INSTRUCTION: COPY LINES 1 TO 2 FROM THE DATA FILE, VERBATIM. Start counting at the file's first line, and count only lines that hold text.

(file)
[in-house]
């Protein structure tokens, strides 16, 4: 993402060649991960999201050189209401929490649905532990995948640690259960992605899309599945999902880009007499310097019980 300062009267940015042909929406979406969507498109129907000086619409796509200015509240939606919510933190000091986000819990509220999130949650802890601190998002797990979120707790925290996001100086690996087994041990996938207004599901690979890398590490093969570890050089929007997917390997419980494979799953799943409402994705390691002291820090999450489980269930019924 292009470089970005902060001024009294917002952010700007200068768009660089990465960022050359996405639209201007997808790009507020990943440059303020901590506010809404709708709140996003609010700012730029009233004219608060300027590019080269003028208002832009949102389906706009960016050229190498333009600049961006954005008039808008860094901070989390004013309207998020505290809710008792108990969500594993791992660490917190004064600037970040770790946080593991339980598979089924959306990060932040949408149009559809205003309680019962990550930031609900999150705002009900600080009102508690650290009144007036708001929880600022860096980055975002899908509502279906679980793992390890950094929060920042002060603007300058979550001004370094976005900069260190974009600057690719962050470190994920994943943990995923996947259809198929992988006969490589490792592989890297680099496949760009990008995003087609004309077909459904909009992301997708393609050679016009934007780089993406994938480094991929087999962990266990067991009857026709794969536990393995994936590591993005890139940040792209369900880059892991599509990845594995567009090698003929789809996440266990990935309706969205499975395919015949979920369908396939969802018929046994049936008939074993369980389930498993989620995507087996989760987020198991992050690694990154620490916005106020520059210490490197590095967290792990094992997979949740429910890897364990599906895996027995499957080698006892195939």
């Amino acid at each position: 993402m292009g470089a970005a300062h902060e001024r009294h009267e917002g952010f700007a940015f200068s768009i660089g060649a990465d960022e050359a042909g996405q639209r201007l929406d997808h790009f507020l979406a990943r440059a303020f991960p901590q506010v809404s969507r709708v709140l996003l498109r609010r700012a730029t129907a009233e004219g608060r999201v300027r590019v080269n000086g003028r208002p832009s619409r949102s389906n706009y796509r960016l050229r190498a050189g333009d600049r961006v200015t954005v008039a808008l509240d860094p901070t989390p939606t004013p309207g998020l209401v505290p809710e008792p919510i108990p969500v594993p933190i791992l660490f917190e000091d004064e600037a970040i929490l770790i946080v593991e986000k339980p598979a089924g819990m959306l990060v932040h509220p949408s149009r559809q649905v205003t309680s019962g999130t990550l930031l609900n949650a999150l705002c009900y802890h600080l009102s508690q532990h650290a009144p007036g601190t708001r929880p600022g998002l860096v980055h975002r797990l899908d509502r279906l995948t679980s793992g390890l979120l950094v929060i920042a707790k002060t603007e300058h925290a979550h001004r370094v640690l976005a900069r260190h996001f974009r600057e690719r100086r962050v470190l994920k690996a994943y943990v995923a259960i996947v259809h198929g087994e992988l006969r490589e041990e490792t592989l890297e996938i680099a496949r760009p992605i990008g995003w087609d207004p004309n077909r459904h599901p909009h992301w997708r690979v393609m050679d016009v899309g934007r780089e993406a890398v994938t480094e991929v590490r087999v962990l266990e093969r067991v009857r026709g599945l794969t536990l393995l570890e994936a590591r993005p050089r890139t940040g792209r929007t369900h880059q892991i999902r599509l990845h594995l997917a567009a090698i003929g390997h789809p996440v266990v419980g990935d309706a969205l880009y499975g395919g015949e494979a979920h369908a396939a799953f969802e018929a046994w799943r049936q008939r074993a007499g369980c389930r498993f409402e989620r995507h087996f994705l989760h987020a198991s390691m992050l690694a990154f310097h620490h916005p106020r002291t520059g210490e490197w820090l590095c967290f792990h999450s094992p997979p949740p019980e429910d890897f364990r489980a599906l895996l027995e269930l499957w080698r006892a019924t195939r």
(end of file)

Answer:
[in-house]
């Protein structure tokens, strides 16, 4: 993402060649991960999201050189209401929490649905532990995948640690259960992605899309599945999902880009007499310097019980 300062009267940015042909929406979406969507498109129907000086619409796509200015509240939606919510933190000091986000819990509220999130949650802890601190998002797990979120707790925290996001100086690996087994041990996938207004599901690979890398590490093969570890050089929007997917390997419980494979799953799943409402994705390691002291820090999450489980269930019924 292009470089970005902060001024009294917002952010700007200068768009660089990465960022050359996405639209201007997808790009507020990943440059303020901590506010809404709708709140996003609010700012730029009233004219608060300027590019080269003028208002832009949102389906706009960016050229190498333009600049961006954005008039808008860094901070989390004013309207998020505290809710008792108990969500594993791992660490917190004064600037970040770790946080593991339980598979089924959306990060932040949408149009559809205003309680019962990550930031609900999150705002009900600080009102508690650290009144007036708001929880600022860096980055975002899908509502279906679980793992390890950094929060920042002060603007300058979550001004370094976005900069260190974009600057690719962050470190994920994943943990995923996947259809198929992988006969490589490792592989890297680099496949760009990008995003087609004309077909459904909009992301997708393609050679016009934007780089993406994938480094991929087999962990266990067991009857026709794969536990393995994936590591993005890139940040792209369900880059892991599509990845594995567009090698003929789809996440266990990935309706969205499975395919015949979920369908396939969802018929046994049936008939074993369980389930498993989620995507087996989760987020198991992050690694990154620490916005106020520059210490490197590095967290792990094992997979949740429910890897364990599906895996027995499957080698006892195939």